December 23rd, 2004
Dear Colleagues, dear Friends, dear Students:
This is the time of the year to reflect on life and its purpose. Last year I talked about the importance of exposing children to those who may cause disturbances in order to help them develop the skills to deal with all kinds of people later in life. This all relates to Budo training. Most of us see only the physical aspect of Budo and our understanding doesn't go much further than this surface perception. That explains why so few students persevere beyond the technical aspect.
Most students are attracted to Budo training through its physical aspect only. When someone asks us why we have been studying Budo, we are often incapable of coming up with a clear answer: "I like it." "It's fun." "It's good for the soul." We hear vague statements such as these but nothing that reflects a deep understanding. That means that we really do not know what we are looking for; we keep repeating the same patterns over and over again yet continue to expect a peace of mind that never comes. That is not a phenomenon particular to Western societies; I have made the same observation in Japan.
Our teacher, Mochizuki Sensei - we call him Kancho Sensei - insisted on the importance of mindfulness in whatever we are doing. It means that we must have a clear idea of what we are doing and what it means. Often Kancho Sensei would say that Budo was education, not sport. During my thirty years of exposure to Kancho Sensei's teachings, other students and I asked him many questions. His replies were often very simple, and their simplicity would take us by surprise. But as we would think about it, it would lead to a deeper understanding of our ongoing experience. That came from his teaching philosophy:
If one has a solid foundation, one can discover everything that follows by oneself.
So one day I asked him: "What is the purpose of Budo?"
He answered, "Dealing with life difficulties, isn't it?"
His eyes seemed to be seeing right through me. He knew that I was struggling with many things and that that kind of reply would be appropriate for my frame of mind at the time. After over twenty years of pondering my question and his answer, I came up with my own working definition of budo:
Budo is the way to deal with life's difficulties. First by learning how to deal with physical difficulties, we develop the skills to overcome physical discomfort. The next step consists in applying the same approach in dealing with mental discomfort. The mind-body connection occurs there.
Not understanding this mind-body connection is where most students get stuck. Students get stuck partly because of insecurity. Many people are not comfortable with trying to navigate through the unknown, and this path to understanding the mind-body connection does not offer many lights or sign posts. We are comfortable only with the truths offered to us by our senses, truths that are concrete and easily visible.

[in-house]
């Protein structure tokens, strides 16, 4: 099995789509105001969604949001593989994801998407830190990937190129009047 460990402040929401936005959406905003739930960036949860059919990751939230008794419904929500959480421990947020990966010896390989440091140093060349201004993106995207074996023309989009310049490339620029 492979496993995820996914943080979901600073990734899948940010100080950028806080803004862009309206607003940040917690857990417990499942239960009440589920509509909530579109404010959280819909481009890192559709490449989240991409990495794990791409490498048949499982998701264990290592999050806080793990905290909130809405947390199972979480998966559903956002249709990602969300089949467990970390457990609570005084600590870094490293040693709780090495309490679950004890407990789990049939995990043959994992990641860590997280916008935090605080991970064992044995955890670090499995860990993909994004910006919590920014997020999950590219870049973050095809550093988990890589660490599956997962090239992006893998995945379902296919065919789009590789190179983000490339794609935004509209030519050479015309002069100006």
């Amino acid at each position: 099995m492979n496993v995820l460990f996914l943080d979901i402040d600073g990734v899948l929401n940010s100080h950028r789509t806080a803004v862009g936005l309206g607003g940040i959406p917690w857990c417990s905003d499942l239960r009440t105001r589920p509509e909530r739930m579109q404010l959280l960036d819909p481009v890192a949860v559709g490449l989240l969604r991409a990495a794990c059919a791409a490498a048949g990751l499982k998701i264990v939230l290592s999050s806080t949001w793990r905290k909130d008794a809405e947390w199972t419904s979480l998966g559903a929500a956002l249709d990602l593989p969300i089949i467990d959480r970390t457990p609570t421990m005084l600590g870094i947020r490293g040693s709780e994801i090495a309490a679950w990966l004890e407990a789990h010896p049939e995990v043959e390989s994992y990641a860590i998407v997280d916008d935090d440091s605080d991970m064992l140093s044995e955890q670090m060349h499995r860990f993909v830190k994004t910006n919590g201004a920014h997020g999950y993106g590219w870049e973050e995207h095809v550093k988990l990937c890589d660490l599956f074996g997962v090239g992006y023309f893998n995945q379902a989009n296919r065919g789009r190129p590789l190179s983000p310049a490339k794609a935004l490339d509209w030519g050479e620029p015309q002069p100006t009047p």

This reminds me of a story. A teacher asked his students what colors apples came in, and the students of course offered the conventional answers: "Red," "Green," "Yellow." One student, however, answered, "White." The teacher tried to change that student's mind about her answer, but the young student insisted that apples were white. When challenged by the teacher, the student replied, "Cut open an apple - it's white inside, isn't it?"
We can understand the mind-body connection the same way. We have to cut through our preconceived ideas and explore new possibilities. But most people are afraid to do this because they fear challenging old, traditional beliefs. Yet we must take this step if we are to fully advance as students of Budo.
Not understanding the mind-body connection is also due partly to the absence of someone who can lead them to understanding. Not only must students have a path and a community of travellers exploring that path, but they also must have a teacher who will show them the way. However, for a teacher to be able to guide and lead his students, he must prepare himself first and develop certain qualities in himself. After all, we can share only what we have.
Please consider some of these thoughts for your new year of training. Here is also an announcement for the coming year:
The next AikiExpo will be held in Los Angeles at Cal State in Dominguez Hills, May 27th - 29th 2005. It is a world level event bringing top teachers from Japan, North America, and Europe. I was invited to participate and teach as one of the main teachers. This time, since it will be here, I want to involve the children in the demonstration. They seem to be very enthusiastic about that idea. It will also give them a short term goal and an opportunity to develop concentration. I haven't selected those who will demonstrate, but I want all of them to be involved in the preparation. Selection will be based on skill progress, attendance, and proper attitude. We represent the Yoseikan of Japan, and we must reflect Mochizuki Sensei's teachings.
The demonstrations will be filmed and distributed all over the world through Aikido Journal. I believe that some of the children will stick with this Budo, and those films will become historical records later on. More details will follow later. Presently, please go to "aikidojournal.com" for information. It's a wonderful site.
I would like to express my gratitude for your continuous trust and support. May you have happy and safe holidays with those you love and a happy and healthy new year. I am looking forward to teaching you in 2005.
Patrick Augé Sensei